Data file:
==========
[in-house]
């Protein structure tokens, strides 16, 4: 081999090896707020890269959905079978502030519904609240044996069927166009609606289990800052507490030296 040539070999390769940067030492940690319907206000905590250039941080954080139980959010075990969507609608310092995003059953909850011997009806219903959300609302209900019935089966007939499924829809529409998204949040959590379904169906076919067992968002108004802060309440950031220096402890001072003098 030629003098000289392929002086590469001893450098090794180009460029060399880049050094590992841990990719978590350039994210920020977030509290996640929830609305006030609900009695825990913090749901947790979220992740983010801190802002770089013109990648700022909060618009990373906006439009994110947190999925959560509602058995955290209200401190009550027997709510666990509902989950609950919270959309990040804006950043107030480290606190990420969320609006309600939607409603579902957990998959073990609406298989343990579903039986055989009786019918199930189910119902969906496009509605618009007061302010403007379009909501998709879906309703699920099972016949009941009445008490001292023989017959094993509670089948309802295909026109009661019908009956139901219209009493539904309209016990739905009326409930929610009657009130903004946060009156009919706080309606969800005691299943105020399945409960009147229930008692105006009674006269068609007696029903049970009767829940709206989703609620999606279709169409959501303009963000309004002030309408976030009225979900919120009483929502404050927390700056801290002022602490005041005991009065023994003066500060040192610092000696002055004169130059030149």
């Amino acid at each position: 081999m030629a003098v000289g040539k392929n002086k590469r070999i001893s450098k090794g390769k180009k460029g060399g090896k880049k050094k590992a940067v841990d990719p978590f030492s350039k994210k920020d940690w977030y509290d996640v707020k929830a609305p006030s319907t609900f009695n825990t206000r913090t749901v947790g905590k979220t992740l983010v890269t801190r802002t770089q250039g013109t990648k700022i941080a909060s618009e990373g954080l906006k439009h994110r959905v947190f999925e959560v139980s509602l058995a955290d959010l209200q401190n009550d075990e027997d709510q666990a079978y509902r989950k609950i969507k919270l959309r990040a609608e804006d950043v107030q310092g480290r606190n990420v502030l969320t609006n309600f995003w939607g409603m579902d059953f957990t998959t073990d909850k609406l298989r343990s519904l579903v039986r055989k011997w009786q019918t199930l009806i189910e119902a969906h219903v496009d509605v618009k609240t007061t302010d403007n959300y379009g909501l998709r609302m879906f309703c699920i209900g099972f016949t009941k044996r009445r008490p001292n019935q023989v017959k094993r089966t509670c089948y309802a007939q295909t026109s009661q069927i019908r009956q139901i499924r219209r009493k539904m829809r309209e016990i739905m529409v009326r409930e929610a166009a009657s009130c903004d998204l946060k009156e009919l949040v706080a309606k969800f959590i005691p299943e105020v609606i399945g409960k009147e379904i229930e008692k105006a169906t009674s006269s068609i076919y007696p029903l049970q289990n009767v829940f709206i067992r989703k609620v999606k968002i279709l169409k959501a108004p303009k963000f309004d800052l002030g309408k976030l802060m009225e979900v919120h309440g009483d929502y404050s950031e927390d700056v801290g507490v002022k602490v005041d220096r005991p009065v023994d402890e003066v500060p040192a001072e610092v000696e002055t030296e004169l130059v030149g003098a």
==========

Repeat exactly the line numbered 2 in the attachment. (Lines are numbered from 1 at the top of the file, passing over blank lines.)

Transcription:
């Protein structure tokens, strides 16, 4: 081999090896707020890269959905079978502030519904609240044996069927166009609606289990800052507490030296 040539070999390769940067030492940690319907206000905590250039941080954080139980959010075990969507609608310092995003059953909850011997009806219903959300609302209900019935089966007939499924829809529409998204949040959590379904169906076919067992968002108004802060309440950031220096402890001072003098 030629003098000289392929002086590469001893450098090794180009460029060399880049050094590992841990990719978590350039994210920020977030509290996640929830609305006030609900009695825990913090749901947790979220992740983010801190802002770089013109990648700022909060618009990373906006439009994110947190999925959560509602058995955290209200401190009550027997709510666990509902989950609950919270959309990040804006950043107030480290606190990420969320609006309600939607409603579902957990998959073990609406298989343990579903039986055989009786019918199930189910119902969906496009509605618009007061302010403007379009909501998709879906309703699920099972016949009941009445008490001292023989017959094993509670089948309802295909026109009661019908009956139901219209009493539904309209016990739905009326409930929610009657009130903004946060009156009919706080309606969800005691299943105020399945409960009147229930008692105006009674006269068609007696029903049970009767829940709206989703609620999606279709169409959501303009963000309004002030309408976030009225979900919120009483929502404050927390700056801290002022602490005041005991009065023994003066500060040192610092000696002055004169130059030149």